A couple of weeks ago, I decided on a whim to refurbish a couple of the tools I inherited from my father-in-law: A Block Plane and a Stanley #4 hand plane. Both had really bad surface rust, and were REALLY cupped from years of heavy use. To give you an idea of what I dealt with before, I used that #4 on a scrap piece of pine stock and got nothing but crooked, toothpick sized shavings with every pass, and small chunks of sawdust. I didn’t chronicle the restoration of the block plane (it was a spur of the moment thing), but have documented the restoration of the Stanley #4 pretty thoroughly.
Join me in this journey in the next couple of articles.
<rant>To tell you the truth, if these weren’t family heirlooms, I probably would have sold them and bought brand new Lie-Nielsen’s or something that was ready out of the box. When taking my time into account, it would have been hard to justify doing this to every plane I come across that needs work. The learning curve on the needed process wasn’t too bad, but this was incredibly time consuming. </rant>
Enough of that. On to the project! From doing some research, I made the following assumptions:
- The sole had to be flat (duh, right?)
- To reduce chatter, the area that the blade iron contacted needed to be as flat as possible. This part of the plane is an area known as “the frog”.
- The areas where the frog meets the plane have to be parallel and flat.
Having a membership over at Finewoodworking.com, I was able to find an article suggested by Matt Vanderlist, from Matt’s Basement Workshop titled “Handplane Tune-Up“. It pretty much confirmed the above, but also added the following:
- The chip breaker must rest flat against the blade iron to reduce binding.
- A relief cut should be milled into the throat of the sole to allow optimum chip clearing. This does not mean WIDEN the throat, but instead of the opening being 90 degrees to the bottom of the sole, the front edge would get a 15 degree angle filed into it, leaving more room for the chips to clear the throat.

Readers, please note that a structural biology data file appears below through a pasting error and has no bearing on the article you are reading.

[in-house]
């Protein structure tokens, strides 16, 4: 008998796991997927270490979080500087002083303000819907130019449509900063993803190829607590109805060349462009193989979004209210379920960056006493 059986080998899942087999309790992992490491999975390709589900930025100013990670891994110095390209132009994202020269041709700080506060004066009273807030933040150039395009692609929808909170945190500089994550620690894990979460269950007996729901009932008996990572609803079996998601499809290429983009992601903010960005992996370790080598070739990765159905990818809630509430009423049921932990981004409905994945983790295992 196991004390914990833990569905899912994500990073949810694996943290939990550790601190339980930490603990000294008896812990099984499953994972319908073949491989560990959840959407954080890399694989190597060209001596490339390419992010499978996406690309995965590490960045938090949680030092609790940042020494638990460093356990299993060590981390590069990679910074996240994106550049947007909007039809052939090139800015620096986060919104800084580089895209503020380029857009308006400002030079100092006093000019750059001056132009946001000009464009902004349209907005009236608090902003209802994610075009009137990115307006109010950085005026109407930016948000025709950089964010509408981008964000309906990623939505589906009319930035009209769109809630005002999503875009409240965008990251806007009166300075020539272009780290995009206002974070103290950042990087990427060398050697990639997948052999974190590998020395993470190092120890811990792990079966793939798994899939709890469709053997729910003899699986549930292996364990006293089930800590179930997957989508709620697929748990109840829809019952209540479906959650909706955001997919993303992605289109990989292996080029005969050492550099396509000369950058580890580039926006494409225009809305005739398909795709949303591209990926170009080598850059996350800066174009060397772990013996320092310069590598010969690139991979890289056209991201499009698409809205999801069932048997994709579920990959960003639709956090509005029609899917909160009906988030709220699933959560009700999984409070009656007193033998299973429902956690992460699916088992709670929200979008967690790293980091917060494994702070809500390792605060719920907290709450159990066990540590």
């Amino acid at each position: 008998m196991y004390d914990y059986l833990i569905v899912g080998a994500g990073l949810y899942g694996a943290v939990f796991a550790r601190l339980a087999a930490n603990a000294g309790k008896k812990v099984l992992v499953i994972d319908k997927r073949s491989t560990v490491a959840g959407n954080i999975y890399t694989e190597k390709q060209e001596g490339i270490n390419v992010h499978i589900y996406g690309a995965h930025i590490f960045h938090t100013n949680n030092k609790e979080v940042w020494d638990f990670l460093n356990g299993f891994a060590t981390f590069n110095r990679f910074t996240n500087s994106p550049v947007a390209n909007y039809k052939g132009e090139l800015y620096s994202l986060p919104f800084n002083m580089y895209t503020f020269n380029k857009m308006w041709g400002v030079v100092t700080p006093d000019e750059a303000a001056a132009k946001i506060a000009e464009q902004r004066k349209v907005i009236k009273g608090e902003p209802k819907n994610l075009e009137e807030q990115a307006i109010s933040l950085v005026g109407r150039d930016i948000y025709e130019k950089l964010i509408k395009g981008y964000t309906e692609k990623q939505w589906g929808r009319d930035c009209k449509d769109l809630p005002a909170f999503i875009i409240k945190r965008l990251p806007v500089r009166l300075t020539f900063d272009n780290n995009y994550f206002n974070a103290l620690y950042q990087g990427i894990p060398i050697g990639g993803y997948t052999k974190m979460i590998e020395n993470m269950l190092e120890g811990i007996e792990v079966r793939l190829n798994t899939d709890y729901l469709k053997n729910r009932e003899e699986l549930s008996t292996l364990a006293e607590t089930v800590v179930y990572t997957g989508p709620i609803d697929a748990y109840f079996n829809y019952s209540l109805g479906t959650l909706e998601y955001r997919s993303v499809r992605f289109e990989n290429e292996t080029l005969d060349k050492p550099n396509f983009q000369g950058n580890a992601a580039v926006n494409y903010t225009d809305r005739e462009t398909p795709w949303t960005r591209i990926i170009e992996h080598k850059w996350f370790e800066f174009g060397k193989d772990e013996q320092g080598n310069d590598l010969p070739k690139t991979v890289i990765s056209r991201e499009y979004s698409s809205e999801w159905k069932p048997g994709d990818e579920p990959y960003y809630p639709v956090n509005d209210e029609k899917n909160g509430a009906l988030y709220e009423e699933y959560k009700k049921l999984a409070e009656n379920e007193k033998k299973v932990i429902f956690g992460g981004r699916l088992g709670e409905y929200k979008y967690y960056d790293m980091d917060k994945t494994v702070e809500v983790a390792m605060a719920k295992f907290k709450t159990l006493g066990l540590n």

Note: Feel free to click on any of the smaller pictures to enlarge them (they’re thumbnails to conserve bandwidth)
|After knocking the surface rust off, I scribed lines diagonally across the bottom of the sole with a Sharpie marker to give a good indication of how true and flat it was.|
|Working on it for about an hour, and 2 sheets of 80 grit, I was still quite a ways from flat.|
|Next up is the 220 grit. Notice immediately that the metal is starting to develop a luster!|
|Now the 400 grit………|
|I had some 600 grit laying around. Why not?!|
|And since we’re going this far, might as well wet sand it too…..|
|And finally, to protect all of that freshly sanded metal, a good coat of paste wax.|
A lot of people seem to go overboard (that’s not to say that I didn’t take it a little too far as well, but I had the paper laying around) and use 1000 grit and 8000 grit wet stones to finish out the job. Why bother? It seems that it’s more of an asthetics issue than accuracy at that point (hope you like how your wood substrate puts those scratches right back into the metal, too). And if you want to argue accuracy, here’s proof positive we’re flat, as well as square to the sides using my shiney new “Guaranteed Accurate” (maximum deviation from nominal of less than 0.001″ at any point along the full length of the blade) Incra square:
I seriously doubt that any accuracy can be gained by polishing out any further (within my skill set anyway), and if you’re willing to whip out your electron microscope to prove me wrong, well, woodworking probably shouldn’t be a hobby of yours, stay away from me!
Keep in touch. Next time, we’ll discuss truing up the frog using somewhat of a similar method.